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Feeding the Economy: C Ramachandra Rao

Having worked at Avanti Feeds for decades, C Ramachandra Rao has been an integral part of the shrimp feed company’s success. Now its Joint Managing Director, Company Secretary and CFO, he first joined the group back in 1984, a time when the company dealt heavily in cystine.

C Ramachandra Rao, Joint Managing Director, Company Secretary and CFO of Avanti Feeds

“At that time, I joined a Group Company called Srinivasa Cystine and I joined as Finance Manager and Company Secretary,” he recalls.

“L-Cystine is basically an essential amino acid used in food and pharmaceutical products. We were producing it from human hair, having bought the technology from Japan and Germany. It was a 100% export business, and L-cystine was used for many pharmaceutical products in Europe – that gave me a lot of experience as far as export-related finances and foreign trade are concerned.”

Prior to that, C Ramachandra was associated with the Indian Government’s Company Law Service. Finance, law and an understanding of scientific processes were the perfect storm for the introduction into what he calls the “Blue Revolution”, shrimp culture industry.

“In the early 90s, shrimp culture or aquaculture was identified and supported by the Government of India as having major potential for earning foreign exchange by export of processed shrimp.

“India has a very long coastline and the land abutting the coastal areas – otherwise not used for agriculture- is very congenial for shrimp culture,” he reflects. Lots of fisherman lived near these areas, so literal thinking on the government’s part led to the idea of shrimp culture being conceived. C Ramachandra and Avanti Feeds are based in Andhra Pradesh in South India, which produces 60%of India’s total shrimp.

The shrimp production process involves four parts: the shrimp hatchery, where the seed or larvae are produced; the feed; the culture of the shrimp in the ponds; and finally, the integrated processing and export component. FEEDING TIME Avanti Feeds is focused solely on the feed in that production process.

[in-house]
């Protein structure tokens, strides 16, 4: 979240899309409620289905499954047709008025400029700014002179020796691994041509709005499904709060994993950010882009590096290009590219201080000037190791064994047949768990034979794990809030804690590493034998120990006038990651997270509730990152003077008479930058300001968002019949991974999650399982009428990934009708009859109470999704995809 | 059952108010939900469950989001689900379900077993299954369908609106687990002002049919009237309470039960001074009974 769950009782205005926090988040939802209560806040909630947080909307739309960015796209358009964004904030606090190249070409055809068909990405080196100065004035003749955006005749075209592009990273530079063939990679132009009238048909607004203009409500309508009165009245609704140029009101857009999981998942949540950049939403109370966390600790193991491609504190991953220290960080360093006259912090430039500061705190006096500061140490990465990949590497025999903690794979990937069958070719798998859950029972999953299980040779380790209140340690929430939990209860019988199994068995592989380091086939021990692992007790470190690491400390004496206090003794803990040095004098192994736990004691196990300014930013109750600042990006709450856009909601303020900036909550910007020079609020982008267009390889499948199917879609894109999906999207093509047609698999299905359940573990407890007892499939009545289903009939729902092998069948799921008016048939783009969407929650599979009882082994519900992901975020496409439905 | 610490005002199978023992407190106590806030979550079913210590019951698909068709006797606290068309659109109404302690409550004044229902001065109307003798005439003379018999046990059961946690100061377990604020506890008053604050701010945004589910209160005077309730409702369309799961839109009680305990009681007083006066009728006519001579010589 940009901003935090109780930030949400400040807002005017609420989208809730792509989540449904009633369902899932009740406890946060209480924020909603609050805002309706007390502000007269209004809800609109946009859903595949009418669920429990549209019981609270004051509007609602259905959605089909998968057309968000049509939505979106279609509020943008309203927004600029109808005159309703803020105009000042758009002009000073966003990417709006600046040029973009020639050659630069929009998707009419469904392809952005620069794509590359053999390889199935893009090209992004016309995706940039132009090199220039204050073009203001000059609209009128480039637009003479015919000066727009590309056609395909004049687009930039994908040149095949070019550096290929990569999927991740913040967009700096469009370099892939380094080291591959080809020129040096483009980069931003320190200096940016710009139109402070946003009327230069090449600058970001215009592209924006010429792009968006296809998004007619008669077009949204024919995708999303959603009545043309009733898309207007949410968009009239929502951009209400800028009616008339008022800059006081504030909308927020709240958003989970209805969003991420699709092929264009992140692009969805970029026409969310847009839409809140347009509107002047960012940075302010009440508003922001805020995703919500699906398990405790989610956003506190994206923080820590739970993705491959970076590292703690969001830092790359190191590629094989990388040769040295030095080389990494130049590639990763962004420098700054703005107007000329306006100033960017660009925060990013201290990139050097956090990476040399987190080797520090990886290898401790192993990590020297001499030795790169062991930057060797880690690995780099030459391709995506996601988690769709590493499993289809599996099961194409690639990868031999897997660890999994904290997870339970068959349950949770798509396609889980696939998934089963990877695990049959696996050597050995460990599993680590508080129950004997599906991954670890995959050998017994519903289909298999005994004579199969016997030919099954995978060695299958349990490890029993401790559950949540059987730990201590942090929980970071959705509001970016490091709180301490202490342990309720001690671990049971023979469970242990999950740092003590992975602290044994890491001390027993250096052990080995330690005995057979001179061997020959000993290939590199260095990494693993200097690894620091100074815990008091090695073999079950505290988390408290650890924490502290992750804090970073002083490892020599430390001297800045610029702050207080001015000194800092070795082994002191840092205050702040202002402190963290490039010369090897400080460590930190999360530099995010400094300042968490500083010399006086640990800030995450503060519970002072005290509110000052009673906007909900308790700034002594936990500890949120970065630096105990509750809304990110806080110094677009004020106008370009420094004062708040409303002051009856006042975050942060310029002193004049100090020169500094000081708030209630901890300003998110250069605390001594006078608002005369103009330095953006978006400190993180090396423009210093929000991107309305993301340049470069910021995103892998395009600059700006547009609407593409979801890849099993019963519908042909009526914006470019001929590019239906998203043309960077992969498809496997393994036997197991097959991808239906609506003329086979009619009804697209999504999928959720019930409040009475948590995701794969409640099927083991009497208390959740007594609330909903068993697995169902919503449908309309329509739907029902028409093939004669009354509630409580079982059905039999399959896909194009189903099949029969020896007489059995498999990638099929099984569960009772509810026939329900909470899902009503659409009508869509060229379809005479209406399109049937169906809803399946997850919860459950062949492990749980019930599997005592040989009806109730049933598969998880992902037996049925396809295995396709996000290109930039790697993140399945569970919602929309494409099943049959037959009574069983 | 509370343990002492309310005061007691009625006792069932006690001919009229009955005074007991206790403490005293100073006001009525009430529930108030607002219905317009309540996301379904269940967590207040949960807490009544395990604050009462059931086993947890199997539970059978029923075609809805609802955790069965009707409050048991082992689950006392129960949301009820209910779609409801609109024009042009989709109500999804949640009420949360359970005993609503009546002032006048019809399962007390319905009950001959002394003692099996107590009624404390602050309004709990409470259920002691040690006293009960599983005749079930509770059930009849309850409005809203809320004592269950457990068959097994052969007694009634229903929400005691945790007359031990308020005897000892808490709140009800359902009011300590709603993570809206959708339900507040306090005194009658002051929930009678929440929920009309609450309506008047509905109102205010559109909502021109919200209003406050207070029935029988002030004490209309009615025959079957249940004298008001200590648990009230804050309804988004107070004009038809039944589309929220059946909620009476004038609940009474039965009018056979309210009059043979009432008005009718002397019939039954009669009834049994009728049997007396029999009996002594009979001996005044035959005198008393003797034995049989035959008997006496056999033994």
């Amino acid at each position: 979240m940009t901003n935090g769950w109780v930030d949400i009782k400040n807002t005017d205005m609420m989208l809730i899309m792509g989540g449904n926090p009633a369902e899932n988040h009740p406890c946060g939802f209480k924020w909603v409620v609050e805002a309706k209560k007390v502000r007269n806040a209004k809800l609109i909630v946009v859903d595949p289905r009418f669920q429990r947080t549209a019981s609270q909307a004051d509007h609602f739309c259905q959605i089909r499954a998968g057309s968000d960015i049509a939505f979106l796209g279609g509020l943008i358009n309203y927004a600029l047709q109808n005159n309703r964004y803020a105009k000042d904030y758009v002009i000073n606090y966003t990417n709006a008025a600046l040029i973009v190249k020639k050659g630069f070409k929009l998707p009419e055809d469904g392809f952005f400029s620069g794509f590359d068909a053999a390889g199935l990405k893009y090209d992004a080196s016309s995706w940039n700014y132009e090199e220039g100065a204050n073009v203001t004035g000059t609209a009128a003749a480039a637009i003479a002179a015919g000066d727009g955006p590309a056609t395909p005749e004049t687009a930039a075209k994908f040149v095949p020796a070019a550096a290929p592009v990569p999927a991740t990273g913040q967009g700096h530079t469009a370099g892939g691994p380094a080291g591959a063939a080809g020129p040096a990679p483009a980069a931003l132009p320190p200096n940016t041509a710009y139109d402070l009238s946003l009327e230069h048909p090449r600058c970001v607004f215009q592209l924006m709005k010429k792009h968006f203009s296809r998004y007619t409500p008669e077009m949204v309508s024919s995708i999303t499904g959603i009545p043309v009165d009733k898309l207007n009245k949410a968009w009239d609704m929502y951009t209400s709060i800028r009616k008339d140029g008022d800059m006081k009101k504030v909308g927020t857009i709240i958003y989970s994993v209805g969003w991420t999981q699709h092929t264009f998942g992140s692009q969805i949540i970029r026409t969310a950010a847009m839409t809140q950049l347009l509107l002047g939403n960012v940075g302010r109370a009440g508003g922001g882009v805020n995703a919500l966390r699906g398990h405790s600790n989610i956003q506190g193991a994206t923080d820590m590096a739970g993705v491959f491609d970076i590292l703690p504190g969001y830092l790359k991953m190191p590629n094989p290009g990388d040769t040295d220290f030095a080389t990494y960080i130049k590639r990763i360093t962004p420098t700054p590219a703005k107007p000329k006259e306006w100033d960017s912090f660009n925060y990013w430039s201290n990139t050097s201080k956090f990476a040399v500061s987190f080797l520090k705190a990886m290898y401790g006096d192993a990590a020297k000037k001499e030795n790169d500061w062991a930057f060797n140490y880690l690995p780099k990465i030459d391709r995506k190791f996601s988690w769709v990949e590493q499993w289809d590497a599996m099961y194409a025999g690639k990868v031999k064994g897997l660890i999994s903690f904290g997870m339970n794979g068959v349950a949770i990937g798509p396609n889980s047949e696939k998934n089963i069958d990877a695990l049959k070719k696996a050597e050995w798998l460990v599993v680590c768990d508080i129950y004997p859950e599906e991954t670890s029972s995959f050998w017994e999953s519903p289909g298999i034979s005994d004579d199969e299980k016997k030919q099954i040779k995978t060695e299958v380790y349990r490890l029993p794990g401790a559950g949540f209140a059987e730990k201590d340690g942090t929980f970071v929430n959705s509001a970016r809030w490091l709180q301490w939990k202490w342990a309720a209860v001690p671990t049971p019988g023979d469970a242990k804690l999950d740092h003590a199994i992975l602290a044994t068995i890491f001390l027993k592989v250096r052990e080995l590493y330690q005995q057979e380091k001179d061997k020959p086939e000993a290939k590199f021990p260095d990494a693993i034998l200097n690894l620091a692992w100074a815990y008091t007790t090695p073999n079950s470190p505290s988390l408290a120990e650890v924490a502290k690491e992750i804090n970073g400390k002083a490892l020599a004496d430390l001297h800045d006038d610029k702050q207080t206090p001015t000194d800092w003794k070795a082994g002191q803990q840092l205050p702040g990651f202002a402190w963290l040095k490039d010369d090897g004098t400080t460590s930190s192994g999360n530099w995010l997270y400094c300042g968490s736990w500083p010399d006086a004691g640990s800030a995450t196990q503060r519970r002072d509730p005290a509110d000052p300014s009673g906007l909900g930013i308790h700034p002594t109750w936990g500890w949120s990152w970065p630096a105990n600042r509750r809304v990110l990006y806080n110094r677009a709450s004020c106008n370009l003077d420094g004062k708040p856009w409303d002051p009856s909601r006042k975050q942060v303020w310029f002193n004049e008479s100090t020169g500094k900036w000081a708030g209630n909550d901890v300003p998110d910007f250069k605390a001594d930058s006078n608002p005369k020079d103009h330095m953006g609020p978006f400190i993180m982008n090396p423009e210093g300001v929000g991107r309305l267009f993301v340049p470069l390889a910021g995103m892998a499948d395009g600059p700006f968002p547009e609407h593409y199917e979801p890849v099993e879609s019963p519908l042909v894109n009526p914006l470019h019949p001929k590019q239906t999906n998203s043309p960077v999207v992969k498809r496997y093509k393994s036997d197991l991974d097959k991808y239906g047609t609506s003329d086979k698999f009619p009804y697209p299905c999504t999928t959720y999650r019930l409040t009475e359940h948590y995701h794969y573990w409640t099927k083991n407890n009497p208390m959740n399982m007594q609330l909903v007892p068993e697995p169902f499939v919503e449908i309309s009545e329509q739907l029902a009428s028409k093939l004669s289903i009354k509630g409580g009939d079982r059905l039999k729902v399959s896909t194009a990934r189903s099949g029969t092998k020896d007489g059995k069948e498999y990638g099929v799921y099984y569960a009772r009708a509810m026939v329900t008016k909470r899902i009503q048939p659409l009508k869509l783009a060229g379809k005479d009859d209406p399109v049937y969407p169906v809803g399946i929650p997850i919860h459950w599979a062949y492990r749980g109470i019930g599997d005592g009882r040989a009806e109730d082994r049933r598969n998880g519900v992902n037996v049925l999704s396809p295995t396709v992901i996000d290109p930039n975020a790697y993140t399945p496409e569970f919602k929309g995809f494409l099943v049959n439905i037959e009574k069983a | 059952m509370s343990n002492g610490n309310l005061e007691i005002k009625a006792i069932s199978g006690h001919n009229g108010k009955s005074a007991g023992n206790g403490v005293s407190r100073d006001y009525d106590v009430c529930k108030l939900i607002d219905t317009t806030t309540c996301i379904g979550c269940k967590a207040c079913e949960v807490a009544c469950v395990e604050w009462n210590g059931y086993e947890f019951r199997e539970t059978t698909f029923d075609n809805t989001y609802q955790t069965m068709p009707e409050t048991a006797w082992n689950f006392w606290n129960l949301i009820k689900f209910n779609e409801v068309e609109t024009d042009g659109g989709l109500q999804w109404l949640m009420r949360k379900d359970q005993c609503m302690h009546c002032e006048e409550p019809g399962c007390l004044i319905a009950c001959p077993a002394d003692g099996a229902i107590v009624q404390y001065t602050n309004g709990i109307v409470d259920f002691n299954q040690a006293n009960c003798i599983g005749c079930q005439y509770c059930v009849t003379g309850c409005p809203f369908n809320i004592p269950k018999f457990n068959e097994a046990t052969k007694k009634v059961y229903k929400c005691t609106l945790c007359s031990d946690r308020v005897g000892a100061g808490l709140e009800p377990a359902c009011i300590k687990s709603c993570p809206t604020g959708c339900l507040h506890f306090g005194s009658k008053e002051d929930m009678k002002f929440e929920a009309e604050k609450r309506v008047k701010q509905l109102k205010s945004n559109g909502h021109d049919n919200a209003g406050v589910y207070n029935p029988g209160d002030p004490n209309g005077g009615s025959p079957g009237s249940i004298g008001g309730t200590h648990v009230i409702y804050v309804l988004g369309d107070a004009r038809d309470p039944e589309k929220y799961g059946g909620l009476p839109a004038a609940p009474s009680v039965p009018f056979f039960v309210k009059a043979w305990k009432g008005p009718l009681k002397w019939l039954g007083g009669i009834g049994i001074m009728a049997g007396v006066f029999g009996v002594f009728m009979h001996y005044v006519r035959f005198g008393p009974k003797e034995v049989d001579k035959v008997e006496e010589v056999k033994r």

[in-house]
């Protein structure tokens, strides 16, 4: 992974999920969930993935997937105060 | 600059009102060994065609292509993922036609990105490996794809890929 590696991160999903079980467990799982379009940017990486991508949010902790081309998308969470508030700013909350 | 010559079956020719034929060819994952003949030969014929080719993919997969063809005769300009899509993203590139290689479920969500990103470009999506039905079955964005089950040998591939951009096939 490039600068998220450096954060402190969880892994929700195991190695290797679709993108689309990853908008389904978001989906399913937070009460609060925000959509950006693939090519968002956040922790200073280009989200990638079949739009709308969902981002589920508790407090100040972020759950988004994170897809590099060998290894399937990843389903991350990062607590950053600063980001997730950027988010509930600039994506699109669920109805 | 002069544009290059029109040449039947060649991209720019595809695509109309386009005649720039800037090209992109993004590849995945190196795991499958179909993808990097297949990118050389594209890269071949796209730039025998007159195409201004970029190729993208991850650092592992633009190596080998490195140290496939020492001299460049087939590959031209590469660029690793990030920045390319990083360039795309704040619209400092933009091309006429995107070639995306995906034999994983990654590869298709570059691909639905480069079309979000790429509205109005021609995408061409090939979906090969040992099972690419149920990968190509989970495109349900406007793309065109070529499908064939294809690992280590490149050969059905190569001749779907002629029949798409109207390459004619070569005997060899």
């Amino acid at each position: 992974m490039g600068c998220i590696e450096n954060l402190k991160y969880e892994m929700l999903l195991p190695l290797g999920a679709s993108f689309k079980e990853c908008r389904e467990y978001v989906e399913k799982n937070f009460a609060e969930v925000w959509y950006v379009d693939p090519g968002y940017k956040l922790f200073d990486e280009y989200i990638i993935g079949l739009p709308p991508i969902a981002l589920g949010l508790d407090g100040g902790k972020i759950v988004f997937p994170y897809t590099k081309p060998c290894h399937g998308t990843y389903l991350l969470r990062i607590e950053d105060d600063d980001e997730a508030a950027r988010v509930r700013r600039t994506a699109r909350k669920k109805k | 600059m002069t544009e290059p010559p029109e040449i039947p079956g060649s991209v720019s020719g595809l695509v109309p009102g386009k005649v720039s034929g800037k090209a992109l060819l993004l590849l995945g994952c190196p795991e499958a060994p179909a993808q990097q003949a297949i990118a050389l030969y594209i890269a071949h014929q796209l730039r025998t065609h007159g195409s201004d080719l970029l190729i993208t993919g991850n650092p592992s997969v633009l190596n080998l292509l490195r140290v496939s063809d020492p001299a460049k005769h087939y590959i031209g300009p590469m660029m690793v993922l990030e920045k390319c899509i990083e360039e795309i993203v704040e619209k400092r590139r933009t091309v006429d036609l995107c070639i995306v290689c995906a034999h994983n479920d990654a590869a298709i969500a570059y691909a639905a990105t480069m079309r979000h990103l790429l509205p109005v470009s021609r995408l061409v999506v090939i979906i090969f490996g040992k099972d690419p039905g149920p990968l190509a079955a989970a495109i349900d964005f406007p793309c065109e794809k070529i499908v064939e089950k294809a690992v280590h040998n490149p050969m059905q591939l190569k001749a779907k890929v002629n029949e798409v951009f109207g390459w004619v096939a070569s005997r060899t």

“The feed is the most important ingredient, which helps the growth of the shrimp,” C Ramachandra explains. “And developing suitable feed requires a lot of research. We started our journey with almost 10,000 tonnes per annum back in 1992 and, today, we have 600,000 tonnes and are the market leaders, with almost 48% of the market share.”

C Ramachandra reveals the ambition is to reach 50% and it’s clearly not far away. The expansion of shrimp feed manufacturing capacity has been increased to this level in three phases. He proudly explains that the company has a joint venture agreement with Thai Union Group involving technical, financial and marketing components.

Not surprisingly, he feels he has benefited personally by being integral to – and throughout – the company’s success. “Even the name itself – Avanti – was selected by all of us together,” he recalls. “We all sat together and selected it. From that day, we have been working very closely – I saw a great future in this company, and for myself.

“Though I started here in finance and as a company secretary, later on I took charge of the commercial activities and the marketing. I’m associated with almost every activity of the company, right from the planning stage to the execution and implementation.”

He further explains that the processing and export of shrimp is undertaken by a subsidiary company, Avanti Frozen Foods, in collaboration with Thai Union Group. The company also has a hatchery to produce shrimp larvae.

Future growth

Having established itself as the market leader in shrimp feed, the company is strategically planning to grow by increasing exports of value added products and diversification into fish and pet food as its next initiatives.


“We are in a very comfortable financial position, andare planning for both organic growth and diversification,” C Ramachandra explains. “We want to go for fish feed and also pet feed – there is a tremendous potential for these markets in India.

“The other growth area is value-added products. Traditionally, India has only been exporting raw products like shrimp, but we are now concentrating on the value added product, which has more demand globally: ready to cook, ready to eat, like shrimp brines and breaded shrimp. This is the plan for the next three to five years.”

At the heart of Avanti Feeds’ success is something of a virtuous circle. The company looks after the shrimp farmers by producing the best-quality shrimp feed, measured by a feed conversion ratio. Yield is the most important thing for shrimp farmers, so they eagerly seek the best feed. This is complemented by the technical support the company also offers.

“In shrimp feed, the most important things are the raw materials like fish meal, wheat flour and soybean meal. Each raw material is specific to the protein and fibre content,” C Ramachandra elaborates.

“Farmers have to check the water and soil parameters, and growth factor of the shrimp on a daily basis. We regularly monitor through our technical teams visiting the farmers and help them to monitor these factors.”

Conversely, in its own supply chain, Avanti Feeds seeks out the best raw materials and pays for them immediately, putting them at the front of the queue when needed.

“We have a vendor development program – our team goes to the production facility and checks how they get their raw materials, how they process it and how quality control checks are exercised,” he explains. “We shortlist our suppliers depending upon the product and we strictly follow the specifications that we give in our purchase orders.

“We are also very, very prompt in payments. The suppliers are very happy and there’s never been a complaint from any of them in 25 years. This has resulted in very good cooperation.”

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